What rising interest rates might mean for you

Published by Mark King on 06 August 2015.
Last updated on 06 August 2015

What rising interest rates might mean for you

There weren't too many surprises when the Bank of England chose to maintain the base rate of interest at 0.5% for the 78th month running on 6 August 2015, but there were pointers that a rise in rates is now firmly on the horizon.
Maike Currie, associate investment director at Fidelity Worldwide Investment, explains her view of what rising rates might mean for you.

What does it mean for families?
"As rates rise, they will impact families differently, depending on the size of their borrowings and the terms of their mortgage. Younger households - those in their thirties and forties - have done relatively well from the prolonged period of lower interest rates. But this has also left many overburdened with high levels of mortgage debt.
"In contrast, the older generation of homeowners is in a much better position, having benefited from a steady rise in house prices."

What does it mean for retirees?
"One of the casualties of lower interest rates has been safer streams of interest income. Retirees relying on their savings to supplement their pension income have felt the impact of low interest rates hardest. Many, no doubt, will greet an interest rate rise with relief.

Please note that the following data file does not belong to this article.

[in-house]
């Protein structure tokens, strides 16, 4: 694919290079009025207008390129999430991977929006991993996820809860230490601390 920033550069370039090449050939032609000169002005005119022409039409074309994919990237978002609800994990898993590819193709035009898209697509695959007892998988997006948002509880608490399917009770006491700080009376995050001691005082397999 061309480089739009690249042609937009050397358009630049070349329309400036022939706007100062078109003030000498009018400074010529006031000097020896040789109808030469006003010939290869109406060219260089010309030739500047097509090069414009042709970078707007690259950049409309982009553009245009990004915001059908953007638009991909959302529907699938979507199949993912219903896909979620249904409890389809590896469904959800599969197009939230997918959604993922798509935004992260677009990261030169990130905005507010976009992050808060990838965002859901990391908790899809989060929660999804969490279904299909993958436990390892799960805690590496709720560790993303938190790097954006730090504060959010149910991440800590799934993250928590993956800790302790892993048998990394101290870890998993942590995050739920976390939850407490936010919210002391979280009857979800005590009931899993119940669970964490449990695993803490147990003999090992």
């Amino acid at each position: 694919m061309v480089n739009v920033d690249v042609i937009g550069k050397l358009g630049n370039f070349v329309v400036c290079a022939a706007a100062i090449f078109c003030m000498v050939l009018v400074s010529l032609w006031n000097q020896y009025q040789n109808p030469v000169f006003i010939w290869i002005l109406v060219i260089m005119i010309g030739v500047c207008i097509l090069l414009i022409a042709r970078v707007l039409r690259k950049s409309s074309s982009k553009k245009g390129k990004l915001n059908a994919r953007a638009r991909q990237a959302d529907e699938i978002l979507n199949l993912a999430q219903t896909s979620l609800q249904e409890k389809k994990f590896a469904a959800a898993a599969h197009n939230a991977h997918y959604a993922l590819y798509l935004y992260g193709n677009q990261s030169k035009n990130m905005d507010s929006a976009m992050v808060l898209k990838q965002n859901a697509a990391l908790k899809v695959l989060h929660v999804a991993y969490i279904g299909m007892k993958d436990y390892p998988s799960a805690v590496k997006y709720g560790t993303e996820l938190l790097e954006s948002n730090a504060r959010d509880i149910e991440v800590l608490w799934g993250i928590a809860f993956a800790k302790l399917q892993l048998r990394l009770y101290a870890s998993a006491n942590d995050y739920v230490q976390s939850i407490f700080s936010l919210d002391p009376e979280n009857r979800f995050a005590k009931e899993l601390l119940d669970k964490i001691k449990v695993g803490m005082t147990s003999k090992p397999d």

"Other good news for retirees is that annuity rates which have been at historical lows could improve with a rise interest rates, which means those planning to retire soon could secure a higher income.
"Less positive is the possibility that retirees could see a fall in the value of their pension funds. This is because when investors near retirement age money is often automatically moved out of the market and into bonds, as a way of de-risking pension savings. Bond prices tend to fall when interest rates rise, in order to increase the yield and attract buyers."

What does it mean for investors?
"Investors could very likely see rates remaining at 0.5% until March next year, which will mark the seven-year anniversary of interest rates remaining at this 'emergency level'. When rates do eventually rise, expect a long, slow slog to 'normality'. Despite being dubbed the 'unreliable boyfriend' for his mixed messages on interest rates, Bank of England governor Mark Carney has made it very clear that a rate rise will be 'gradual and limited'."

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